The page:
I still have to drill one hole in the new plate, which is used to bolt the body to the chassis, but I will do that when the other chassis jobs are done.

Alex

Nick Bullock 16-05-12 00:06

C8
 
Hi Alex, Great to see that you have made a start on the C8,
The chassis that you have there I first came across 30 years ago when Ian Richardson was saving it 'just in case' some one else needed it, later it passed to Phil Jarvis in Doncaster who also kept it for years 'just in case' and finally to me, I couldn't help but keep it 'just in case', finally it passes to you and I'm delighted to have resisted the urge to dispose of it since it means another of these fabulous trucks will survive to drive another day, well done you.
Maybe we'll see Norma and yourself this year? I'll be in Normandy in a few weeks time if your down that way
with very best wishes
Nick

Alex van de Wetering 19-05-12 11:18

Good to hear from you Nick! Well...."just in case" happened in the end. The C8A and C15 chassis are also still available; they have moved to another MLU member and are stored "just in case" anyone ever needs them.

Do you remember where the chassis originally came from? Cab 11 or 12? Short box, lengthened short box or long box? I have some holes in the frame that I think are not original and need welding up.

Normandy? I am jealous....no holiday for Norma and me (again!) this year unfortunately. What about Wings and Wheels or Tanks in Town? It would be great to meet up with you and Gina again and finally catch up.

Alex

Alex van de Wetering 19-05-12 11:40

5 Attachment(s)
Attached you will find a picture of the Crossmember that was under my truck when I bought it. The next two pictures show the corners of the replacement after the frame was blasted. I wasn't happy with the small rotted holes and decided to weld in some fresh steel and also replace the nuts and bolts.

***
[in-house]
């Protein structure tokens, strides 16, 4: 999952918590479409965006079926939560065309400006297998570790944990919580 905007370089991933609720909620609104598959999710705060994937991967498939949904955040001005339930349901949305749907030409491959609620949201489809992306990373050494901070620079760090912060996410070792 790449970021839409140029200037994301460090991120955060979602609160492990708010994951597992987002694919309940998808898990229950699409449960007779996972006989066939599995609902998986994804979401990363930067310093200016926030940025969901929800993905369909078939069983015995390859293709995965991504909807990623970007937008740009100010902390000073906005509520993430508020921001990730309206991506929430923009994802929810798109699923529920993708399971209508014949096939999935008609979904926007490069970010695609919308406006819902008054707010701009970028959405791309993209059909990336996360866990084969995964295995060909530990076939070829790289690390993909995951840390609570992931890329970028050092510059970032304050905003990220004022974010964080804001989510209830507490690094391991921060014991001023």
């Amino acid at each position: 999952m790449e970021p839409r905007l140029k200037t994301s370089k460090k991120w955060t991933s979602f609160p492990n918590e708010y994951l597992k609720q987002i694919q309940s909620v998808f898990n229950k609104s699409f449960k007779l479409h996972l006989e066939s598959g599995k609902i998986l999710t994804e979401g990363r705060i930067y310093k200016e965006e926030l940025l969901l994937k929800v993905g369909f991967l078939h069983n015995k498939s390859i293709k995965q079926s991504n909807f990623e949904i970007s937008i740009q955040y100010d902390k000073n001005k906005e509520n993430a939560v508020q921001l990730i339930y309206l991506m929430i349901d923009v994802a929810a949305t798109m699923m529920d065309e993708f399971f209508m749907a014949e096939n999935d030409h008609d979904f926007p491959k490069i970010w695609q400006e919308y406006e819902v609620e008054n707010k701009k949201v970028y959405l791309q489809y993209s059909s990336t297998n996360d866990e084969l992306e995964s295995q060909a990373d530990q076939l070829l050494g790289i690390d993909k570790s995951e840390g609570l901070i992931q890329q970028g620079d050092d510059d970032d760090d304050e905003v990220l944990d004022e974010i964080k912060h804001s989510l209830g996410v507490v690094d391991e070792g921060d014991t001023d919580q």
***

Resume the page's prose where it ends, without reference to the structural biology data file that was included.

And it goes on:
Alex van de Wetering 19-05-12 11:58

5 Attachment(s)
I first made a template from cardboard and than transferred it to steel. Forming the replacement bits was largely a matter of trial and error with a hammer and wooden blocks. The crossmember is slightly angled towards the front of the frame, so the replacement bits left and right are mirrored. I cleaned the inside of the crossmember as much as possible, treated it ith Fertan and coated it in primer, before welding the new bits in.

Alex van de Wetering 19-05-12 12:00

4 Attachment(s)
The cross member is bolted in position with four bolts on either side and two extra located on the bottom. I tag welded the replacement steel in place and testfitted the cross member to see if the holes lined up. Thankfully my measurements were correct and ould proceed with welding and bolting the thing back into position.

Alex

Alex van de Wetering 22-05-12 00:14

4 Attachment(s)
I spent some time today to sort out all the holes in the frame. Some are pretty crudely placed and are civil probably post-war, a few others I think are not factory, but maybe added later on by the army, maybe also postwar. The ones on the left seem to match up with side fuel tank mounts, while the holes on the right show a different layout.